In order to address the failure-prone transmission of the R35 platform, Switzer worked closely with John Shepherd of Sheptrans and perfected a transmission build that is ideal for these torque levels. This improvement allowed the purpose-built, street-driven track car to hook up on launch and really dive into and rip out of the corners at the track, while maintaining smooth operation and unsurpassed reliability.



With in-house tuning completed by Tym Switzer and Boyan Radomirov, they were able to extract 991 awhp and 962 ft-lbs of torque. Not only that, this power level was not fully utilized at the TX2K12 event, as there was more to squeeze from the two monster snails—as much as an additional 5–6 psi of boost. Switzer has proven that even at the high elevations of Colorado, by keeping the turbochargers well within their efficiency range, you can maintain quarter-mile times, trap speeds, and produce consistent numbers—a true testament to their design parameters and specifications.



Given a vehicle of this performance level, certain items were installed to increase handling, reduce weight, and provide an adequate number of safety measures. Back at Boulder Nissan in Colorado, Jason saw to it that all these items combined to make a competitive track vehicle. With additional track time for the driver and continuing to dial in the suspension and chassis, the vehicle will become the force it was built to be.


AT A GLANCE

Switzer Flex Fuel E1K GT-R R35 Package

  • Switzer Hybrid Standalone Engine Management System Tuned in House
  • Switzer Flex Fuel System
  • Switzer E1K Fuel Injector Kit
  • Switzer Monster Intercooler Kit
  • Switzer E1K Turbochargers and Manifold Assembly (based on Garrett GT30R, billet compressor wheel and custom compressor housings)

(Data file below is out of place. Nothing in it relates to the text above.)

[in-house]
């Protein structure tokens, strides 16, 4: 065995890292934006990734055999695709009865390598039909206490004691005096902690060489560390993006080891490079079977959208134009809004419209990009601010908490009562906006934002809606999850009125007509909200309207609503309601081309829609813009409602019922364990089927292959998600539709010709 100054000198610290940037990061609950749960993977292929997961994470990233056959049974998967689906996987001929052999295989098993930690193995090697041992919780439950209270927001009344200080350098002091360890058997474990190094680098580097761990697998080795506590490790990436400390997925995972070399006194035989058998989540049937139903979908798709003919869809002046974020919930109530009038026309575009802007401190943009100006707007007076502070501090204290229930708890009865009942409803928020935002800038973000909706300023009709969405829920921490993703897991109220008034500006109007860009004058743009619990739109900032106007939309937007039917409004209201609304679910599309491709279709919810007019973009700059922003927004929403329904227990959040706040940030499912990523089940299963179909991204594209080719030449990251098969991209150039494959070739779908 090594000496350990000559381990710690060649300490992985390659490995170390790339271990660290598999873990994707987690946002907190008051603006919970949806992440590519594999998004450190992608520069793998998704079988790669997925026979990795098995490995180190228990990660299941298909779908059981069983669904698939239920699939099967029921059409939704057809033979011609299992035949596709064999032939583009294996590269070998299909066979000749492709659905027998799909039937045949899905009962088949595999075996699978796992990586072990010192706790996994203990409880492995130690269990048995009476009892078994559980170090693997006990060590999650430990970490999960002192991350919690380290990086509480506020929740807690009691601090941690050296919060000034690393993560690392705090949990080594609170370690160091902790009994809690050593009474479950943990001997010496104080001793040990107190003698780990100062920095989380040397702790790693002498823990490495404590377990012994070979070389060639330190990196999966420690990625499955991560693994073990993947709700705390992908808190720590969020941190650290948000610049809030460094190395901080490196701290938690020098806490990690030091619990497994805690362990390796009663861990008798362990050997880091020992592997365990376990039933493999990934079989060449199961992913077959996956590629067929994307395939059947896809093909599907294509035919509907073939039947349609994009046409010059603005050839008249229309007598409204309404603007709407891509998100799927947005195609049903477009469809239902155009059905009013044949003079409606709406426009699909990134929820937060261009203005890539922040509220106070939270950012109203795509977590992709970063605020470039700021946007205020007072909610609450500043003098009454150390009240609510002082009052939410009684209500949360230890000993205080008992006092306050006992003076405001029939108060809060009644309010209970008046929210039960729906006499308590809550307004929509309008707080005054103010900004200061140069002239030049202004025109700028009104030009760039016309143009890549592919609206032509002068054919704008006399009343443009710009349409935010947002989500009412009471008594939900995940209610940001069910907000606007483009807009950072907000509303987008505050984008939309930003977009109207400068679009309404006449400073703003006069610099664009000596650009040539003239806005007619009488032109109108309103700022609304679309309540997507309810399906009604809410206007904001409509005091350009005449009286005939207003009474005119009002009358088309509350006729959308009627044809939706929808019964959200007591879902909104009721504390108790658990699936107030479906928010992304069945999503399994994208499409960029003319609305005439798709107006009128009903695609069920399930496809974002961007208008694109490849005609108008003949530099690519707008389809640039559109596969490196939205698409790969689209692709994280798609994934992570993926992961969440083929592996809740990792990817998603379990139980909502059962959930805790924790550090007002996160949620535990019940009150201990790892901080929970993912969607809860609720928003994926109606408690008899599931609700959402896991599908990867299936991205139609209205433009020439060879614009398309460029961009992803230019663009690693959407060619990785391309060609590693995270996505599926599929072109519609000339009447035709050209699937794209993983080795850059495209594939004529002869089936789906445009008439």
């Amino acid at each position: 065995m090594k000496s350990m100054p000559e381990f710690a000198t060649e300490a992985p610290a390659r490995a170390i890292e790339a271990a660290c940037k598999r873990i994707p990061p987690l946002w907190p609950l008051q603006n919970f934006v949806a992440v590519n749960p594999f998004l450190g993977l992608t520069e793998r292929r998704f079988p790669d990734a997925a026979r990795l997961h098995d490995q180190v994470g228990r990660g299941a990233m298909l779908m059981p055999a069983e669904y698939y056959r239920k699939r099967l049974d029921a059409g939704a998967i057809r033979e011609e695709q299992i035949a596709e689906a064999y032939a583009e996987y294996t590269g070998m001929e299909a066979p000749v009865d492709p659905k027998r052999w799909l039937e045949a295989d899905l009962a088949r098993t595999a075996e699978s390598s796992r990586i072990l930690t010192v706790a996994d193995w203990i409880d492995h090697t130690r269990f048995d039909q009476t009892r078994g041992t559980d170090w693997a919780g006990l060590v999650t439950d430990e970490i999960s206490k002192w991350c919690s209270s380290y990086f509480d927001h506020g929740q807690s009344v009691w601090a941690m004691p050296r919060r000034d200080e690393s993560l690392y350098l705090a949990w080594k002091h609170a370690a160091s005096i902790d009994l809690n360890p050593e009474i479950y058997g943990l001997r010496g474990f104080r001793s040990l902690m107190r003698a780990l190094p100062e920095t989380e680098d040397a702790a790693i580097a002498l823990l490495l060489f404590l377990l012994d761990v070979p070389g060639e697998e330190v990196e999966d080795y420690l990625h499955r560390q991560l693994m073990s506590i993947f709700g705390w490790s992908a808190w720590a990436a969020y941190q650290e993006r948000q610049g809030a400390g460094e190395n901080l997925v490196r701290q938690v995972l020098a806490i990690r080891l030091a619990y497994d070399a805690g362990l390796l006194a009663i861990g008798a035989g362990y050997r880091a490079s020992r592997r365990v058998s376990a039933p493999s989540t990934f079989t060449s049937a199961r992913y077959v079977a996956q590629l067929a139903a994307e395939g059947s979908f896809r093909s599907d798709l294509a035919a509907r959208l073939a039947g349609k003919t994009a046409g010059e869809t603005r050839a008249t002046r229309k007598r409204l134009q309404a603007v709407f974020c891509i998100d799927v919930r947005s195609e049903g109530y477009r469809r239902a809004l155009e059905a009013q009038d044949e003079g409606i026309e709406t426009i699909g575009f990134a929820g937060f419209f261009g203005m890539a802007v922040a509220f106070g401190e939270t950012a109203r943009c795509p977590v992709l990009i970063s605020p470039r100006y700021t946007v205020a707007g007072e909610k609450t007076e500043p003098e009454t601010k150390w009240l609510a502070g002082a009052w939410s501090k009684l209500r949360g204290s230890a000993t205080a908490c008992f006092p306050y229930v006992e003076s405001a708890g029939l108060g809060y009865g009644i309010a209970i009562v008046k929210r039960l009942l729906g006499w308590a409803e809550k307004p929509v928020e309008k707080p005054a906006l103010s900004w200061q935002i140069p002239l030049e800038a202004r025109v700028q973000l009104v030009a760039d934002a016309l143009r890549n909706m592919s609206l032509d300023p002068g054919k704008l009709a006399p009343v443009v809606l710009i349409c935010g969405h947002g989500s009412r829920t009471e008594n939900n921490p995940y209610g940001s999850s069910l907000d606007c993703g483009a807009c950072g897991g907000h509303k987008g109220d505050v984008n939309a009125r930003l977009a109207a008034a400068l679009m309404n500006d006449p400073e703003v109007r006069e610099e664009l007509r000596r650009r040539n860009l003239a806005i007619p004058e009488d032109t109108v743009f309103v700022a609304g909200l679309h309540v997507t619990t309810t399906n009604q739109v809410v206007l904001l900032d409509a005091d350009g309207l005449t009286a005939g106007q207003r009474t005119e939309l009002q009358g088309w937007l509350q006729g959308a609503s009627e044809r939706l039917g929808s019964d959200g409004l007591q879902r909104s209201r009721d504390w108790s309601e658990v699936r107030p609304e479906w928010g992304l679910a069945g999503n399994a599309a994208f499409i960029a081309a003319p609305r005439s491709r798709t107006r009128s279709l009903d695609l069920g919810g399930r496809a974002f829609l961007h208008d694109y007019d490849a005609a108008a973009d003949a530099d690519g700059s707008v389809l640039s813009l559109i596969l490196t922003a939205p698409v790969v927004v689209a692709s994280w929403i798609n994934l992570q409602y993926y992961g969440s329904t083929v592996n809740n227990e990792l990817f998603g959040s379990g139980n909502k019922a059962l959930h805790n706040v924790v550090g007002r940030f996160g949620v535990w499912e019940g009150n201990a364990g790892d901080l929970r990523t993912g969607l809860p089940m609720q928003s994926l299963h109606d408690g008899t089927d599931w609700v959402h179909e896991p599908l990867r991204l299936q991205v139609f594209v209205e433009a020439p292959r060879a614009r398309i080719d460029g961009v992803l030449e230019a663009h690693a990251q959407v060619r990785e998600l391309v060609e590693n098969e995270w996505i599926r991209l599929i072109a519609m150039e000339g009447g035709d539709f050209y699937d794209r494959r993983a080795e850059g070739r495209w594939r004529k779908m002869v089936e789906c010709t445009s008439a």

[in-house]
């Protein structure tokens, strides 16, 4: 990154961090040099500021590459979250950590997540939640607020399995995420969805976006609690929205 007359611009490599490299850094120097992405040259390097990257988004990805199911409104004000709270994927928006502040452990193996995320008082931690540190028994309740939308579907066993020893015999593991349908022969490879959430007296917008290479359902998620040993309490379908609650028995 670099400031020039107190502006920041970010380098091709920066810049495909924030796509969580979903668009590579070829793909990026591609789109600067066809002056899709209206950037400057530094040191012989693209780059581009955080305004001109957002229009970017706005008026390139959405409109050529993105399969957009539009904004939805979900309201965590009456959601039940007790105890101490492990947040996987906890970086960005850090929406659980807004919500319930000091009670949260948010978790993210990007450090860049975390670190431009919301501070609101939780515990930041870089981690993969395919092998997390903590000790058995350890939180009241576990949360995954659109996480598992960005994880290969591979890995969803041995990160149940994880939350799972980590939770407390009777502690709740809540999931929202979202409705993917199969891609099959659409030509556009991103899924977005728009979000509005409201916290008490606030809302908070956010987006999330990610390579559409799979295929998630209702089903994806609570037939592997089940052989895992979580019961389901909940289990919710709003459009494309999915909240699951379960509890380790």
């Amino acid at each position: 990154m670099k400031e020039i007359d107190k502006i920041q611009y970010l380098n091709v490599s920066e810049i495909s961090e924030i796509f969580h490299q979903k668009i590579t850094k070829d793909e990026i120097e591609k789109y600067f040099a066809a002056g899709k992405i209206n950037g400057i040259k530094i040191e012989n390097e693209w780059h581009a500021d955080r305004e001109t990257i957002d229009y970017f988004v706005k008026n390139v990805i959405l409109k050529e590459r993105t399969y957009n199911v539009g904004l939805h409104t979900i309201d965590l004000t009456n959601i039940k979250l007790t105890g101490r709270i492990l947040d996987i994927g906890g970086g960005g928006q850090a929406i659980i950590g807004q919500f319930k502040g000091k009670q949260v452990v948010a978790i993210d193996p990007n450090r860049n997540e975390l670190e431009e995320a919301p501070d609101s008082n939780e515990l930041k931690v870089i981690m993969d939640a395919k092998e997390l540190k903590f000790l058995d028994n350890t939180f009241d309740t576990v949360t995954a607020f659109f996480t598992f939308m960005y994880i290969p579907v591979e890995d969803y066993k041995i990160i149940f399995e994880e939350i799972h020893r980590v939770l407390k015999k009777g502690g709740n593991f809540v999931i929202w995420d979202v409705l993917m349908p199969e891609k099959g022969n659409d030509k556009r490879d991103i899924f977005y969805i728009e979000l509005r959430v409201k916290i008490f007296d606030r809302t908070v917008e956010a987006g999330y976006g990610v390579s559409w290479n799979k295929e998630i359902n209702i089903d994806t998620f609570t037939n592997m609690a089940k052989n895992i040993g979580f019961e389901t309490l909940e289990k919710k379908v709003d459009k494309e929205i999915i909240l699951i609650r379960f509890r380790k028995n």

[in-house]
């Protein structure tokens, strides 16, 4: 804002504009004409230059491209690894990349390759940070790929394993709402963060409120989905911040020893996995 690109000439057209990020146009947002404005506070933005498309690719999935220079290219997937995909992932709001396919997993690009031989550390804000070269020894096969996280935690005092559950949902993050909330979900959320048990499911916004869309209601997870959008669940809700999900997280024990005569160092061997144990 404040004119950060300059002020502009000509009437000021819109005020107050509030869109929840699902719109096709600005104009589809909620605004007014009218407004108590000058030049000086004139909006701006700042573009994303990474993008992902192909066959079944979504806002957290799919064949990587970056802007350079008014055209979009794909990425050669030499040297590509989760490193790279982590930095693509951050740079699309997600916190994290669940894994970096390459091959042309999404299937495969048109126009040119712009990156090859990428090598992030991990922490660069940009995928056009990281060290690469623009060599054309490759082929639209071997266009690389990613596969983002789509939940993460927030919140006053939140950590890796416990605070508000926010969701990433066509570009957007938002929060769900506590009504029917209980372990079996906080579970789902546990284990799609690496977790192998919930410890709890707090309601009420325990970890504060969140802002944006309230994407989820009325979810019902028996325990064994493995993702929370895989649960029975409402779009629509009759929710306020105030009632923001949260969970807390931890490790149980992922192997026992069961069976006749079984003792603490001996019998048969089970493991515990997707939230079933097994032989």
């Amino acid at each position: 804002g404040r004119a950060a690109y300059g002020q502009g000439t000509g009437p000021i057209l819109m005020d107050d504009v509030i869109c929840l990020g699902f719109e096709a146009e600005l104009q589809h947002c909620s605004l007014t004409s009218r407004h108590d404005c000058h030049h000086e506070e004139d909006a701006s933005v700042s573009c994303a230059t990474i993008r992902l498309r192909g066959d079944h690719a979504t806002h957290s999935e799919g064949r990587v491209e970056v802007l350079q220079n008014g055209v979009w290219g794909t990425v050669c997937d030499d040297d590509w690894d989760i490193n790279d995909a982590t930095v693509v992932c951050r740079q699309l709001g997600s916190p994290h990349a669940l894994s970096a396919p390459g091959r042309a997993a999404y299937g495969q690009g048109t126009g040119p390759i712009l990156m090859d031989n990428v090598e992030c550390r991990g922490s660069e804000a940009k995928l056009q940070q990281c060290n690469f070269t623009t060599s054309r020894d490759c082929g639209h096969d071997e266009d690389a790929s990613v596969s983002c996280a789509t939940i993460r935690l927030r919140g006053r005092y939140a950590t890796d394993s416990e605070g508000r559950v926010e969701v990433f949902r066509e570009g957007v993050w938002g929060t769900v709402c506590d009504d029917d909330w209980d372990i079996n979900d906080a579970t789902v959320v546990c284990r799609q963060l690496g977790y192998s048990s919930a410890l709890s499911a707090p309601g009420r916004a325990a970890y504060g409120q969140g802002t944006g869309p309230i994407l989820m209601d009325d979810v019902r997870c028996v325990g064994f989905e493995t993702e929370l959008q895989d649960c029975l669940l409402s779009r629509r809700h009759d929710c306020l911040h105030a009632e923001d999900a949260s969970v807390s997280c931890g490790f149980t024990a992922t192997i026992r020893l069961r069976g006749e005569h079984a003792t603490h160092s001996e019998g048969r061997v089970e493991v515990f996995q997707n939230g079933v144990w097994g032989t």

• Switzer E1K External Wastegate Assembly
  • Switzer MAF/Intake and Filter Assembly
  • Switzer High-Flow E1K Intakes for Switzer MAF
  • Switzer E1K Catless Off-Road Test Pipes
  • Switzer E1K Fuel System Upgrades
  • Switzer 90mm Stainless Steel Full Exhaust
  • Switzer Cooling Package


Switzer Stage 1 VR38DETT Engine Build
  • Switzer Spec Mahle Pistons, Pins, and Rings
  • Switzer Spec Carillo Connecting Rods
  • Switzer Spec Camshafts
  • Switzer Blueprinted Engine and Oil Pump
  • Switzer Spec Nissan Engine Components



Switzer Stage 4 Transmission Upgrade by Sheptrans
  • PPG 6 GEARSET
  • Switzer Spec Clutch
  • FWD Retainer
  • Mechanical Lock #1
  • Mechanical Lock #2
  • O-ring and Seal Upgrade Kit
  • Oil Pump Shaft Upgrade with Blueprint
  • 6 Neodymium Magnets
  • High-temp Rear Differential Oil Seal
  • Stainless Reusable Internal Filter
  • R35 GT-R Transmission Cooler
  • GR6 Transmission Fluid


Here's an excerpt directly from a post by Jason Purdum on NAGTROC.ORG:



"This past Fall I began considering upgrading from my P800 package into a "bigger" build. There were certain compromises I was not willing to make. The biggest being that the car needed to be able to run a flex fuel set up. The idea of having to drain the tank to put in race gas was not appealing to me. I wanted a car I could drive anywhere. And also be able to compete in multiple events such as road course, drag, 1/2 mile, mile etc. After looking at my options I called Neil over at Switzer to discuss their Flex Fuel set up. Well one thing led to another and on Janruary 1st the transport picked up my car and headed to Switzer.
"